A continuation in our series of Letters from the Board. This month: Mike Wenger who joined the Board in 2014 and is serving his second term.

La Romita Letters – February 2020

from Mike Wenger

How shall I follow Ben’s lovely, informative reminiscence of La Romita?  My experience at La Romita pales in comparison.  He’s lived there on and off for over 50 years and has seen the school grow from an idea to the vibrant flow of artists it has become. I’ve only been there once for a few weeks. Yet, perhaps this gives me a perspective that more closely parallels what students feel when they come.

Like many of the artists who come to La Romita, I have traveled Italy a lot for both business and pleasure.  I have been to many of the great cities and the small towns.  I’ve stayed in grand hotels, country villas, and more humble agro-tourism homes.  I love the sites, the food, the people, the art. I always feel rejuvenated after some time in Italy.  So what made my time at La Romita something special?

Mike Wenger in the Cortile at La Romita

I am at a loss to easily express the answer.  English has no word that captures all the nuance of the German word gemütlichkeit or the Scandinavian concept hygge.  These words bring to mind “snug,” “warm,” “cozy,” “sheltered” . . . a sense of well-being.  A mood of relaxing with good friends or family.  A sense of “home.”  A place that is warm, welcoming, and safe.

For me, La Romita was gemütlich

La Romita was a place where, after an outing, I gathered with my friends and new “family” to share stories of the treasures of the day.  Sometimes the outings were to nearby mountain towns, sometimes for a hike, sometimes to museums, and sometimes just sitting in the gardens of La Romita.  Let me share some of the treasures I recall.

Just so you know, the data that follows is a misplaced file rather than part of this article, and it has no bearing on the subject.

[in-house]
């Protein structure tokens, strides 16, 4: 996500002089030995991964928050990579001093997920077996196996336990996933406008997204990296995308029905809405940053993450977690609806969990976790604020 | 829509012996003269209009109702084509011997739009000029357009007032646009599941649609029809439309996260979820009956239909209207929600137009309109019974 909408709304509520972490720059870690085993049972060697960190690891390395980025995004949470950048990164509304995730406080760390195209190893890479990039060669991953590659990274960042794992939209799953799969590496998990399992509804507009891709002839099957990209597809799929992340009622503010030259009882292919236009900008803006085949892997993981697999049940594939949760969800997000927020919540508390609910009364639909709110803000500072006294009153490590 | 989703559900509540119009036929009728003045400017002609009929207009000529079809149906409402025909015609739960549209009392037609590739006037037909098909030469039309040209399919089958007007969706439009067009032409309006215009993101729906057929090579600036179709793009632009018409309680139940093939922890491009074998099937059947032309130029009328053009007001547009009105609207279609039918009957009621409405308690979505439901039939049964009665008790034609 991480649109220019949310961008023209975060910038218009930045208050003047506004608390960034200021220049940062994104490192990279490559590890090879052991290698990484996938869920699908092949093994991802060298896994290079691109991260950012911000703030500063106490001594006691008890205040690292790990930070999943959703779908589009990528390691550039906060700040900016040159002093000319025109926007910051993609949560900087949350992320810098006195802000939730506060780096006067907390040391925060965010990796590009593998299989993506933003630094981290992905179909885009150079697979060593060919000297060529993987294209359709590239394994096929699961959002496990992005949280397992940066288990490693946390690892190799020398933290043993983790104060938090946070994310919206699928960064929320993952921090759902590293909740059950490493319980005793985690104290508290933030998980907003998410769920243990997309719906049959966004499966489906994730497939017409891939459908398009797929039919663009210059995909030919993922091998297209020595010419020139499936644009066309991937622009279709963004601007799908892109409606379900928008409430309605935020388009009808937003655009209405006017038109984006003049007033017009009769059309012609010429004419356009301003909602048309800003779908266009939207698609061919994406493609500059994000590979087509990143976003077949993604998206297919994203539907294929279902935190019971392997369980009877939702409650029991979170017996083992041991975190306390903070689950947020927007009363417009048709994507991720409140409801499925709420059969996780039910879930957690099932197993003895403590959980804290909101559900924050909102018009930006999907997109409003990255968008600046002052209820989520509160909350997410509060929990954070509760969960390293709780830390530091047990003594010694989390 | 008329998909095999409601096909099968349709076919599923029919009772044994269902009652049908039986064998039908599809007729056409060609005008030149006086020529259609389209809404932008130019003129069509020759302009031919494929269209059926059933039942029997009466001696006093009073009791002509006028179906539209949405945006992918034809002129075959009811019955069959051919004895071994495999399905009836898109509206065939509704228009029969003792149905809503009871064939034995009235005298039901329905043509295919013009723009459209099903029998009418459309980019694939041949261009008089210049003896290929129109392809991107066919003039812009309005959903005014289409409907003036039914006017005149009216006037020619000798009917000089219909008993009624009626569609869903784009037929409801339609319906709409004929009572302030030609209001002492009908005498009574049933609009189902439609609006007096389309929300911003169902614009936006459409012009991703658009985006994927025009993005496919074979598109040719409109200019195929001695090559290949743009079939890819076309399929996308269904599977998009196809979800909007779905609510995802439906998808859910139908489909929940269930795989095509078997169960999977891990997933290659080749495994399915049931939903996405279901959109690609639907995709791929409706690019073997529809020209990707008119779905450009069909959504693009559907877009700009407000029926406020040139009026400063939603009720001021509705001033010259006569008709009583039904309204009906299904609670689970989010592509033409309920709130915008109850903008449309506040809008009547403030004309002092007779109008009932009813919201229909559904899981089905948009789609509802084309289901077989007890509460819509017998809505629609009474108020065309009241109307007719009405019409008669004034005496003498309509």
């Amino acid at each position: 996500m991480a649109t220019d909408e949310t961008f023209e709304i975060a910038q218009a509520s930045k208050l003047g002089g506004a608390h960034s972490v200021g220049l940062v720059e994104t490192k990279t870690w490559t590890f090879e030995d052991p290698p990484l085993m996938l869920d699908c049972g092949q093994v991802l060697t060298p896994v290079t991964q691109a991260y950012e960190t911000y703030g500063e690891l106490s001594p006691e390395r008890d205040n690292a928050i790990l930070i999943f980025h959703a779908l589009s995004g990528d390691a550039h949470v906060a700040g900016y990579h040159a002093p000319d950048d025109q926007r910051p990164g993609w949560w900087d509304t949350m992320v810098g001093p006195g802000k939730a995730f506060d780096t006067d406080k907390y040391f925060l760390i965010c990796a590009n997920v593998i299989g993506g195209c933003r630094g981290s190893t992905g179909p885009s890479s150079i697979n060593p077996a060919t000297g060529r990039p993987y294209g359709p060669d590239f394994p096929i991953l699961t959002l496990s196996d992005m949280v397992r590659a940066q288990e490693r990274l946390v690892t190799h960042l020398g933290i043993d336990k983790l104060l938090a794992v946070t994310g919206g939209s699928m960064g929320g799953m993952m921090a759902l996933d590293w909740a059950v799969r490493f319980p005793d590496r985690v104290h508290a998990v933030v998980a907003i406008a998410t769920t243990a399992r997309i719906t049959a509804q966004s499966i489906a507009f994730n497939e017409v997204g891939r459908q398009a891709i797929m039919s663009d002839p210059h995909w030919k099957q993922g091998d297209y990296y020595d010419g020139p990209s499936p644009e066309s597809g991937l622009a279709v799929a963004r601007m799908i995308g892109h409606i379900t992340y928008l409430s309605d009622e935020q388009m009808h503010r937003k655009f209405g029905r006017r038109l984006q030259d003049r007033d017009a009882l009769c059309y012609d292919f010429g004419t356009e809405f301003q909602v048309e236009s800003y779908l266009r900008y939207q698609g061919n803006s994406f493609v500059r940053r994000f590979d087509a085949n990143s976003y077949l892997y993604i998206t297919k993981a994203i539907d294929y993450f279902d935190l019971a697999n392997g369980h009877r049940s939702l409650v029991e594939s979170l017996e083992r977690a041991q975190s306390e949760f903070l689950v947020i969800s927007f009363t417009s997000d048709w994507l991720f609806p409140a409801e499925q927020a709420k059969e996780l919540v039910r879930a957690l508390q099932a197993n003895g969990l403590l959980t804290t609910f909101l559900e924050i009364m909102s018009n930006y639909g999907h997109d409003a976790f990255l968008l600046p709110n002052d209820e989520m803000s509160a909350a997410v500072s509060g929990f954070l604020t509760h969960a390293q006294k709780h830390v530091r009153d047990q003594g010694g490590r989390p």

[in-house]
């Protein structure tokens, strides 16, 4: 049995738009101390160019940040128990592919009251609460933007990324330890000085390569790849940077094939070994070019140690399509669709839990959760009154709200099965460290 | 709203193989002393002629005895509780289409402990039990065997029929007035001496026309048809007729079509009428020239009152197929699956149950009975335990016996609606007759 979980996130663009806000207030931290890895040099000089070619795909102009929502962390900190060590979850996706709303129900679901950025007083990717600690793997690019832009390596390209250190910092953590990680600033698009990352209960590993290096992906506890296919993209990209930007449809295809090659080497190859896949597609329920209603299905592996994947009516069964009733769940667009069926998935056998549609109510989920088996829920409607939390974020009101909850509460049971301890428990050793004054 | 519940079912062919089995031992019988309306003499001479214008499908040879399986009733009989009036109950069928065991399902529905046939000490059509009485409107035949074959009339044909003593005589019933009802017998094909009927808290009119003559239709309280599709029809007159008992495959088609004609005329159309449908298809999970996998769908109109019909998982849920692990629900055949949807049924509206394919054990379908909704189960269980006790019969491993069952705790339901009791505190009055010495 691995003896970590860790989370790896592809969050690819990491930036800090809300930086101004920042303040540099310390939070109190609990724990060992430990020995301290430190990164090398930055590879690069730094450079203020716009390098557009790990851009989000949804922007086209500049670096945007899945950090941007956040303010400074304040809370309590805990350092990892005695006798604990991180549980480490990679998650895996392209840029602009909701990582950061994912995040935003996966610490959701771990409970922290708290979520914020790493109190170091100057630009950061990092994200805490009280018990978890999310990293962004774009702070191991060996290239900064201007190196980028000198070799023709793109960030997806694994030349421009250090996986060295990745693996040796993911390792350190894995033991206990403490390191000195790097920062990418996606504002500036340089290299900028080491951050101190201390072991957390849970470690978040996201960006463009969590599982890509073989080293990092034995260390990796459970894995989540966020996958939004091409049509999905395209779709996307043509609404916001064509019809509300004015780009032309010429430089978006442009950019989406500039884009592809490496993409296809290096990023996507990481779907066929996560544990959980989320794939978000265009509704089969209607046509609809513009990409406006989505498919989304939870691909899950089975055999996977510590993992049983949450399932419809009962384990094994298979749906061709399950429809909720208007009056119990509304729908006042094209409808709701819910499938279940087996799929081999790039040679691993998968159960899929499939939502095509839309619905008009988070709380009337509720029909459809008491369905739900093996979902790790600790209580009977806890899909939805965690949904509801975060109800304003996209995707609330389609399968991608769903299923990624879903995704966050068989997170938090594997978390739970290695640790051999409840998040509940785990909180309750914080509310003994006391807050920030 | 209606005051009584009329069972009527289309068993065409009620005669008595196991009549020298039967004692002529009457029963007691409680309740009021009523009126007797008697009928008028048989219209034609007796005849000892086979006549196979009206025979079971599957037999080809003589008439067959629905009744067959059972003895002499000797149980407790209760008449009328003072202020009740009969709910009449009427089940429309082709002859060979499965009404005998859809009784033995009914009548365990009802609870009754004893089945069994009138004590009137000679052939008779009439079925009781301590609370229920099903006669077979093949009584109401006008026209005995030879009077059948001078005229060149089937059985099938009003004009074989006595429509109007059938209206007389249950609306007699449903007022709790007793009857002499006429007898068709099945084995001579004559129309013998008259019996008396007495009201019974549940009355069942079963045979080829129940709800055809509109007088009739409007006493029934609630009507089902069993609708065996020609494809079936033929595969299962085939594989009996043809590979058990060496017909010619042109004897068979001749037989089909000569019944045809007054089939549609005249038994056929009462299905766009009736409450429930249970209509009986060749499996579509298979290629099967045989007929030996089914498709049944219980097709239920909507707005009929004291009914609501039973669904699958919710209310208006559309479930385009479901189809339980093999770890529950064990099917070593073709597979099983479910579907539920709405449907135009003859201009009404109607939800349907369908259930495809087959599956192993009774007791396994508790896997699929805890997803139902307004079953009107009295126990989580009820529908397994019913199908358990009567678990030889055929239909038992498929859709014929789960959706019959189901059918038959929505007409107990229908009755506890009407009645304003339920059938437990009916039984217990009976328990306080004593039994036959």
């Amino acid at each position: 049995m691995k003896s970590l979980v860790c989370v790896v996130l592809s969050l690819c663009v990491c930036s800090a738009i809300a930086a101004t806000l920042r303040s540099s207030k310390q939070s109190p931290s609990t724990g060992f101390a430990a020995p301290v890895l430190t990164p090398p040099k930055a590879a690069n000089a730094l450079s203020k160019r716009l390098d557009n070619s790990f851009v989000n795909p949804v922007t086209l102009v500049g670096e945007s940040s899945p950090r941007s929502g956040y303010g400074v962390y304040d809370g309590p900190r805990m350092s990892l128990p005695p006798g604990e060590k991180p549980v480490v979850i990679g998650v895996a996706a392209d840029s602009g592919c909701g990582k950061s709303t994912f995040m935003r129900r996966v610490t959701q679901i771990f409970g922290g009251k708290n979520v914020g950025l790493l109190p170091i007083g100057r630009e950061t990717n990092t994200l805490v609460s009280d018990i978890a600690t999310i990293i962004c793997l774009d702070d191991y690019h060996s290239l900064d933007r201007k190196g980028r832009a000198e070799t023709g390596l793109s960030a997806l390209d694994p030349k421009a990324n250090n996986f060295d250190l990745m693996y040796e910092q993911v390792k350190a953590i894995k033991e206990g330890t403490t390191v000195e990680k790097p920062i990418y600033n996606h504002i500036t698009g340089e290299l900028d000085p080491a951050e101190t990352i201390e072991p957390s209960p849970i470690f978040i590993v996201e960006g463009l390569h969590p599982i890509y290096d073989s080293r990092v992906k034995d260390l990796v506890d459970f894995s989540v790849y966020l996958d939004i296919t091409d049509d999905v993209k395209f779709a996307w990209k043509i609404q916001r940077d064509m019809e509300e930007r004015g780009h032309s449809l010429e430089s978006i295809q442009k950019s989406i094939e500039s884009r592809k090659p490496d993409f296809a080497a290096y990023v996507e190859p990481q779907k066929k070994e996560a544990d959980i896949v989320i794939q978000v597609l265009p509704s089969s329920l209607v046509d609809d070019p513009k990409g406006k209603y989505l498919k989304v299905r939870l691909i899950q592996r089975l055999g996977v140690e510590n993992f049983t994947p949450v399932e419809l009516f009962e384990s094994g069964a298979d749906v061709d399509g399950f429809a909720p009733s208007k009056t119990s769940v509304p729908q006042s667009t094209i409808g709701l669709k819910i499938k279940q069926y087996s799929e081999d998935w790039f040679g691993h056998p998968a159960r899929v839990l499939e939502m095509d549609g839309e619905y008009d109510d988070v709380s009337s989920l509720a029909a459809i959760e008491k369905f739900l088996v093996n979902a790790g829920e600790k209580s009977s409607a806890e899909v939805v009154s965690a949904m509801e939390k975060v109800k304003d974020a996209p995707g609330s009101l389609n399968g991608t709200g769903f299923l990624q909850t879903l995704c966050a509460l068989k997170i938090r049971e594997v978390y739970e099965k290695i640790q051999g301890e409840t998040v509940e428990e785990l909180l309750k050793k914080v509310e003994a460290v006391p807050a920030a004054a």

The amazing Roman Theater in Spoleto where we were the only visitors. So different from the tourist-heavy Roman ruins I’ve seen so many times.


The Rocco Maggiore in Assisi in low sun showing the impact of light and shadow

The Ponte delle Torre (also in Spoleto) is the vivid example that comes to my mind when I think the generations of history built on Roman foundations.


Walking up the trail beside the Cascata delle Marmore, experiencing the difference between the relaxed flow of “off” and the raging torrent of “on,” and again being astounded by Roman engineering.

The beautiful cloister garden around the other side of the chapel/studio at La Romita where I sat in the quiet to simply soak in the peace. All of these experiences, and more, live in my memory.



Of course Umbria is a lovely place and La Romita exudes the charm of a medieval Capuchin convent. But I would never have known how to experience it so well without the gentle guidance of the La Romita staff to suggest the right places to go, the right time to be there, and where to focus. Whether it was the best vista or the best example of architecture or the best paintings in the museum or even the best gelato — my La Romita family gave me the “insider’s edge.”

I invite you to share this experience: gathering with friends in the warmth of La Romita over an evening meal and a glass of Umbrian wine to chat good-naturedly about the art you’ve experienced and created that day and the art you will experience and create the next.




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